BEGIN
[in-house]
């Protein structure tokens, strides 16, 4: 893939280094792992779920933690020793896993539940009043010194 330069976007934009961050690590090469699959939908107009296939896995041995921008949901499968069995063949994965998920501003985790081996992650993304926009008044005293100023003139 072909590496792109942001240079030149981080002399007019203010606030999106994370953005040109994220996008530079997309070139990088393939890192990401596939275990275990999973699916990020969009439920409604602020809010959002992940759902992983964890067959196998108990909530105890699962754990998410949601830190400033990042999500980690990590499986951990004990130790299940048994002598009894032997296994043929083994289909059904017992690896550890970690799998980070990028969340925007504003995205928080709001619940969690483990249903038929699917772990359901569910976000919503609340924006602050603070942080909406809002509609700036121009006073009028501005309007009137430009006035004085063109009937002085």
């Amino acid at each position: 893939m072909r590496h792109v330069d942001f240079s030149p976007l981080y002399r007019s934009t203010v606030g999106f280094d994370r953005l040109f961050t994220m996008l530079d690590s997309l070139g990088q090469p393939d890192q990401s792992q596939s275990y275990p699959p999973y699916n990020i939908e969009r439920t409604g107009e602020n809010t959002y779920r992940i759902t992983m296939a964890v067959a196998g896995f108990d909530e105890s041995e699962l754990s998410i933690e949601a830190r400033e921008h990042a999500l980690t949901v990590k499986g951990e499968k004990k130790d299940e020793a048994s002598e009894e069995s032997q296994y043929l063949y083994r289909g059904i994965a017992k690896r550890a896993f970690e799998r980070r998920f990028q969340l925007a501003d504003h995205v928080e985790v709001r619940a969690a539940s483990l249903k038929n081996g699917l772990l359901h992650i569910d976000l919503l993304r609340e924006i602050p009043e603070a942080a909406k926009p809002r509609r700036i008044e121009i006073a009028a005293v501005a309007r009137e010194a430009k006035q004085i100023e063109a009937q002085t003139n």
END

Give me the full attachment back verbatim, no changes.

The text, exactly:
[in-house]
């Protein structure tokens, strides 16, 4: 893939280094792992779920933690020793896993539940009043010194 330069976007934009961050690590090469699959939908107009296939896995041995921008949901499968069995063949994965998920501003985790081996992650993304926009008044005293100023003139 072909590496792109942001240079030149981080002399007019203010606030999106994370953005040109994220996008530079997309070139990088393939890192990401596939275990275990999973699916990020969009439920409604602020809010959002992940759902992983964890067959196998108990909530105890699962754990998410949601830190400033990042999500980690990590499986951990004990130790299940048994002598009894032997296994043929083994289909059904017992690896550890970690799998980070990028969340925007504003995205928080709001619940969690483990249903038929699917772990359901569910976000919503609340924006602050603070942080909406809002509609700036121009006073009028501005309007009137430009006035004085063109009937002085």
């Amino acid at each position: 893939m072909r590496h792109v330069d942001f240079s030149p976007l981080y002399r007019s934009t203010v606030g999106f280094d994370r953005l040109f961050t994220m996008l530079d690590s997309l070139g990088q090469p393939d890192q990401s792992q596939s275990y275990p699959p999973y699916n990020i939908e969009r439920t409604g107009e602020n809010t959002y779920r992940i759902t992983m296939a964890v067959a196998g896995f108990d909530e105890s041995e699962l754990s998410i933690e949601a830190r400033e921008h990042a999500l980690t949901v990590k499986g951990e499968k004990k130790d299940e020793a048994s002598e009894e069995s032997q296994y043929l063949y083994r289909g059904i994965a017992k690896r550890a896993f970690e799998r980070r998920f990028q969340l925007a501003d504003h995205v928080e985790v709001r619940a969690a539940s483990l249903k038929n081996g699917l772990l359901h992650i569910d976000l919503l993304r609340e924006i602050p009043e603070a942080a909406k926009p809002r509609r700036i008044e121009i006073a009028a005293v501005a309007r009137e010194a430009k006035q004085i100023e063109a009937q002085t003139n």